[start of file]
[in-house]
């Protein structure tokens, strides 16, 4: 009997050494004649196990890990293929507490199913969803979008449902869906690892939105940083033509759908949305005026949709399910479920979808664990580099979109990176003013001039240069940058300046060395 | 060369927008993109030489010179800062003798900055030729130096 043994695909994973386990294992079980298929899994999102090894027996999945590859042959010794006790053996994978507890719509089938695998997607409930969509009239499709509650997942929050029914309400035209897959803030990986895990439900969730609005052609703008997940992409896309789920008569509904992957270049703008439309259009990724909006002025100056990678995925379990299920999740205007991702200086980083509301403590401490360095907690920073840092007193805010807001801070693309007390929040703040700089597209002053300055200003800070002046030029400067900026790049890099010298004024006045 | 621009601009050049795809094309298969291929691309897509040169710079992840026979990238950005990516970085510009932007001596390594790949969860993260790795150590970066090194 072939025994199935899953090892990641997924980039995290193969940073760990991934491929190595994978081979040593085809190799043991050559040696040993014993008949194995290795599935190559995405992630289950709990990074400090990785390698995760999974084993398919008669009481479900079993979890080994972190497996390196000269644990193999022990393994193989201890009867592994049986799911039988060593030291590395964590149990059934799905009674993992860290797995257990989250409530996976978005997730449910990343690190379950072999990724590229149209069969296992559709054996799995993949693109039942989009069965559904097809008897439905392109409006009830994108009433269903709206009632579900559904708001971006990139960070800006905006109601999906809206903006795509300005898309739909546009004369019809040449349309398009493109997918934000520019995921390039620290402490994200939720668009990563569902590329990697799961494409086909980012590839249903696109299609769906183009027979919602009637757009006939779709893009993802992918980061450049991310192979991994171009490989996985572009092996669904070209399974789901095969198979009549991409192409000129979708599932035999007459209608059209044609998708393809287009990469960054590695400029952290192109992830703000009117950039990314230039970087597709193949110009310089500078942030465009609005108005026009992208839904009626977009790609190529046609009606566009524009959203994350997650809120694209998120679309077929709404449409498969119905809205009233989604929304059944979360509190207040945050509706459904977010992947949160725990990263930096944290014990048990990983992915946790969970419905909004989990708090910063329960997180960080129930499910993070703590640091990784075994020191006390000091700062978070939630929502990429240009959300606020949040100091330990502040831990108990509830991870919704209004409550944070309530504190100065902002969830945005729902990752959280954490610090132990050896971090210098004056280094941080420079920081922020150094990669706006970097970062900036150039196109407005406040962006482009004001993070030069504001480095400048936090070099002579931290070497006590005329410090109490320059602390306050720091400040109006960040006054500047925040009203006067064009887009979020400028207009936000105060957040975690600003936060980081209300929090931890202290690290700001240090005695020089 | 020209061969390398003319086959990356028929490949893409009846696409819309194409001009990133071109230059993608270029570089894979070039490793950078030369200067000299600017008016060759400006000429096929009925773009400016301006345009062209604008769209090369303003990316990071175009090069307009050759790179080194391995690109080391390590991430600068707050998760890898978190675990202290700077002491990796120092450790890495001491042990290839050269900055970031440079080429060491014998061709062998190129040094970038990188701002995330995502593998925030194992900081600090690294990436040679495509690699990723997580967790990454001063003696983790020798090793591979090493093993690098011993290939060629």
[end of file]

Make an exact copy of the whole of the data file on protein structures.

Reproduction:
[in-house]
């Protein structure tokens, strides 16, 4: 009997050494004649196990890990293929507490199913969803979008449902869906690892939105940083033509759908949305005026949709399910479920979808664990580099979109990176003013001039240069940058300046060395 | 060369927008993109030489010179800062003798900055030729130096 043994695909994973386990294992079980298929899994999102090894027996999945590859042959010794006790053996994978507890719509089938695998997607409930969509009239499709509650997942929050029914309400035209897959803030990986895990439900969730609005052609703008997940992409896309789920008569509904992957270049703008439309259009990724909006002025100056990678995925379990299920999740205007991702200086980083509301403590401490360095907690920073840092007193805010807001801070693309007390929040703040700089597209002053300055200003800070002046030029400067900026790049890099010298004024006045 | 621009601009050049795809094309298969291929691309897509040169710079992840026979990238950005990516970085510009932007001596390594790949969860993260790795150590970066090194 072939025994199935899953090892990641997924980039995290193969940073760990991934491929190595994978081979040593085809190799043991050559040696040993014993008949194995290795599935190559995405992630289950709990990074400090990785390698995760999974084993398919008669009481479900079993979890080994972190497996390196000269644990193999022990393994193989201890009867592994049986799911039988060593030291590395964590149990059934799905009674993992860290797995257990989250409530996976978005997730449910990343690190379950072999990724590229149209069969296992559709054996799995993949693109039942989009069965559904097809008897439905392109409006009830994108009433269903709206009632579900559904708001971006990139960070800006905006109601999906809206903006795509300005898309739909546009004369019809040449349309398009493109997918934000520019995921390039620290402490994200939720668009990563569902590329990697799961494409086909980012590839249903696109299609769906183009027979919602009637757009006939779709893009993802992918980061450049991310192979991994171009490989996985572009092996669904070209399974789901095969198979009549991409192409000129979708599932035999007459209608059209044609998708393809287009990469960054590695400029952290192109992830703000009117950039990314230039970087597709193949110009310089500078942030465009609005108005026009992208839904009626977009790609190529046609009606566009524009959203994350997650809120694209998120679309077929709404449409498969119905809205009233989604929304059944979360509190207040945050509706459904977010992947949160725990990263930096944290014990048990990983992915946790969970419905909004989990708090910063329960997180960080129930499910993070703590640091990784075994020191006390000091700062978070939630929502990429240009959300606020949040100091330990502040831990108990509830991870919704209004409550944070309530504190100065902002969830945005729902990752959280954490610090132990050896971090210098004056280094941080420079920081922020150094990669706006970097970062900036150039196109407005406040962006482009004001993070030069504001480095400048936090070099002579931290070497006590005329410090109490320059602390306050720091400040109006960040006054500047925040009203006067064009887009979020400028207009936000105060957040975690600003936060980081209300929090931890202290690290700001240090005695020089 | 020209061969390398003319086959990356028929490949893409009846696409819309194409001009990133071109230059993608270029570089894979070039490793950078030369200067000299600017008016060759400006000429096929009925773009400016301006345009062209604008769209090369303003990316990071175009090069307009050759790179080194391995690109080391390590991430600068707050998760890898978190675990202290700077002491990796120092450790890495001491042990290839050269900055970031440079080429060491014998061709062998190129040094970038990188701002995330995502593998925030194992900081600090690294990436040679495509690699990723997580967790990454001063003696983790020798090793591979090493093993690098011993290939060629």